Jeremy Barlow with his dog Sam. Photo: National Trust images

Jeremy Barlow with his dog Sam. Photo: National Trust images

The man who has taken over the National Trust’s operations in Cumbria says rebuilding the memorial cairn on top of England’s highest mountain is among the charity’s key tasks this year.

Jeremy Barlow has been appointed assistant director of the trust, Europe’s largest conservation charity.

He also pointed out the importance of supporting the trust’s 90 tenant farmers in the area which was recently granted Unesco world heritage site status. An estimated million people visit the countryside in the charity’s keep each year in the Lake District and Cumbria.

Mr Barlow has been with the National Trust for 18 years. He said: “Conservation is at the heart of what we do; we are Europe’s largest conservation charity.

“All the money we raise, through membership, car parking and from people visiting our attractions, is used to repair footpaths, renovate farmhouses, build jetties and cycleways and improve visitor facilities.

“This year a particularly poignant task is to rebuild the WW1 memorial cairn on the top of Scafell Pike, a centenary after it was gifted to us.

“We are also fortunate enough to be left legacies and private donations funding projects like tree planting after Storm Desmond, countryside apprenticeships and protecting red squirrels.

“We are beginning to raise money through micro hydro-electric power schemes to support conservation projects and to cut carbon emissions. Three of our schemes generate enough power to meet the annual electricity needs of around 500 houses. We are soon to complete two more and there are others in the pipeline. I will also be making sure we develop initiatives to cut down our use of plastics.”

The new assistant director will also be dealing with the implications of funding for farming post-Brexit.

He said many people are working together to secure support and public funding for what the landscape brings, including clean water, high-quality food, wildlife, access to the outdoors and land that can respond to the impact of climate change – storing water and capturing carbon.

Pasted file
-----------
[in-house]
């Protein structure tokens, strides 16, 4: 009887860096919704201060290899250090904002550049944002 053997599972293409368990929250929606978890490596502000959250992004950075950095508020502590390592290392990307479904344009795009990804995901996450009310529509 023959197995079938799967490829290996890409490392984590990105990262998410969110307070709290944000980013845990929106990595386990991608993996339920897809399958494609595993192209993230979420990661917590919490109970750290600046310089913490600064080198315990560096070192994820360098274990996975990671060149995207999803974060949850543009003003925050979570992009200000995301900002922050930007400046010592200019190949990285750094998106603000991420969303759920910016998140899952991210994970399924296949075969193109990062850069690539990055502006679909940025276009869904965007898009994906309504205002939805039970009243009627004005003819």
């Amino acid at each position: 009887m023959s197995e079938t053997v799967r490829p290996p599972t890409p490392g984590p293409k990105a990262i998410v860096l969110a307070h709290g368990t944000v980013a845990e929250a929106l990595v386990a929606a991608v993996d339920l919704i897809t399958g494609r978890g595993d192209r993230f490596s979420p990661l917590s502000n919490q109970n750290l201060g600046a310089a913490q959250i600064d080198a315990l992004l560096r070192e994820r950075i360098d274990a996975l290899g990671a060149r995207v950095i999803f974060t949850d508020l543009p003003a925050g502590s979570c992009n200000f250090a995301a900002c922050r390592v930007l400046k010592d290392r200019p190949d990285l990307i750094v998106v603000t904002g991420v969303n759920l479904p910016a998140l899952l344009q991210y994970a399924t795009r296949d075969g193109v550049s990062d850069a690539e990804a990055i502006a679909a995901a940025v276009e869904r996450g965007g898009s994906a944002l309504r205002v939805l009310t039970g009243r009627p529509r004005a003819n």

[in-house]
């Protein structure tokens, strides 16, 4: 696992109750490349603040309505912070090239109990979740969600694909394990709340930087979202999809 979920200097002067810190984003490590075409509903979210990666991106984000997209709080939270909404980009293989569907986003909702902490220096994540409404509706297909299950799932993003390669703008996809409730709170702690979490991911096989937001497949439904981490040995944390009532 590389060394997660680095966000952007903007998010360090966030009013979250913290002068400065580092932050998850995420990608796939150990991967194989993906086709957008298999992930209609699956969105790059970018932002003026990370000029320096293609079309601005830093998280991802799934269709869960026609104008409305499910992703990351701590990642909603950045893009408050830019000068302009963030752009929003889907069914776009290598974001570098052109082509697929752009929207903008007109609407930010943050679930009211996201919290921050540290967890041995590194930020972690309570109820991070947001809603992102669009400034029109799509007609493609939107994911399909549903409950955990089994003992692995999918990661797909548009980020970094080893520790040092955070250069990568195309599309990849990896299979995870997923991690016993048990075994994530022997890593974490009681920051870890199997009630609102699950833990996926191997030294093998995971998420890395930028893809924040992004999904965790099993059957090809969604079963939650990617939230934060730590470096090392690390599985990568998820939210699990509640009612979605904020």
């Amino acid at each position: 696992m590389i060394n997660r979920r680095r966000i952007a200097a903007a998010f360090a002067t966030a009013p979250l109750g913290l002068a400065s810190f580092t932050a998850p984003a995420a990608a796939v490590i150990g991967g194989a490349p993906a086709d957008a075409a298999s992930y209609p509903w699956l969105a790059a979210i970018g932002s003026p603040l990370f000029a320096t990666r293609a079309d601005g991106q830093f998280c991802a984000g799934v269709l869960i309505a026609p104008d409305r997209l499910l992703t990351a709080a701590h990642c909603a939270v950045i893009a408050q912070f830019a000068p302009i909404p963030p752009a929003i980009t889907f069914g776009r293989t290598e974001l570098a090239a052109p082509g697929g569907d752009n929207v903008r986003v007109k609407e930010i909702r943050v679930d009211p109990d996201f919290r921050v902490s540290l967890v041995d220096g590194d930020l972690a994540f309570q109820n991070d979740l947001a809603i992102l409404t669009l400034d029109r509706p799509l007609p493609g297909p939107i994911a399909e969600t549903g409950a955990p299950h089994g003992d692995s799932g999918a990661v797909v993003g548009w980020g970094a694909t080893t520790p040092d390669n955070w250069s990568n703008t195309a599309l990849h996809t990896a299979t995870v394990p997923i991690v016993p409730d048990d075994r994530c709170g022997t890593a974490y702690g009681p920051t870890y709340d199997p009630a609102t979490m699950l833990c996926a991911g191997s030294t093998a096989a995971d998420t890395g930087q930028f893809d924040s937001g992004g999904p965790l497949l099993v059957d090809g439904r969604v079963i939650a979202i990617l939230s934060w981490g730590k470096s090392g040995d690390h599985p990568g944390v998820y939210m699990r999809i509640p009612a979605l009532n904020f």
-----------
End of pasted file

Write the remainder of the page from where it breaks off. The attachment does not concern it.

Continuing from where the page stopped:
Mr Barlow said he wants to develop the links of communities to the Lake. He cites work with ex-mining communities and Carlisle residents, led by their interest in the mountains on their doorsteps, as one example. He pointed out the trust is a local employer, reliant on a large army of volunteers.

“We’re entering a new chapter in the history of the Lakes and how this landscape is being managed,” he said. “Nature underpins all of this but it is not in universal good health. There is clear evidence that we are losing soils, wildlife has declined and our rivers are in a pattern of repeat flooding.

The summit cairn on Scafell Pike. Photo: Bob Smith/grough

The summit cairn on Scafell Pike. Photo: Bob Smith/grough

“We need to address this by collaborating with those who know the landscape inside out and manage it with us, from our tenant farmers to the 25-organisation-strong Lake District National Park Partnership.

“We’re a charity, entirely independent of Government, looking after nine major visitor attractions and over 20 per cent of the land in the Lake District national park. My ambition is to get the message across that all the money we raise goes directly back into looking after the Lake District, the birthplace of the trust and somewhere I care passionately about.”

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